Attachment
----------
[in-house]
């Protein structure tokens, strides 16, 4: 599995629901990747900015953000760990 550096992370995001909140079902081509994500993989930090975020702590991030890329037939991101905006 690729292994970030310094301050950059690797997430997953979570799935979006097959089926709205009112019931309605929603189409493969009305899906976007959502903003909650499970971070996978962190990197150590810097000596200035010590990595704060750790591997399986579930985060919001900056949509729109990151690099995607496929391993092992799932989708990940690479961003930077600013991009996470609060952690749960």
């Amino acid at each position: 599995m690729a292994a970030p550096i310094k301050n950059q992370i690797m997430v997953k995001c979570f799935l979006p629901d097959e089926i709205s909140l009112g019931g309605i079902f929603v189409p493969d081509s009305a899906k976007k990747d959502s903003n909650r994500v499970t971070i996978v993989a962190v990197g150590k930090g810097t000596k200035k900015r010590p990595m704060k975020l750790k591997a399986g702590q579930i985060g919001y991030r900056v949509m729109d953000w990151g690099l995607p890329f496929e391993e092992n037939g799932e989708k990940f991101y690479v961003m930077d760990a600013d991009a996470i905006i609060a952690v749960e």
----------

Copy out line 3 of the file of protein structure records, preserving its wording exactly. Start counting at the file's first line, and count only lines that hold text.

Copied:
């Amino acid at each position: 599995m690729a292994a970030p550096i310094k301050n950059q992370i690797m997430v997953k995001c979570f799935l979006p629901d097959e089926i709205s909140l009112g019931g309605i079902f929603v189409p493969d081509s009305a899906k976007k990747d959502s903003n909650r994500v499970t971070i996978v993989a962190v990197g150590k930090g810097t000596k200035k900015r010590p990595m704060k975020l750790k591997a399986g702590q579930i985060g919001y991030r900056v949509m729109d953000w990151g690099l995607p890329f496929e391993e092992n037939g799932e989708k990940f991101y690479v961003m930077d760990a600013d991009a996470i905006i609060a952690v749960e």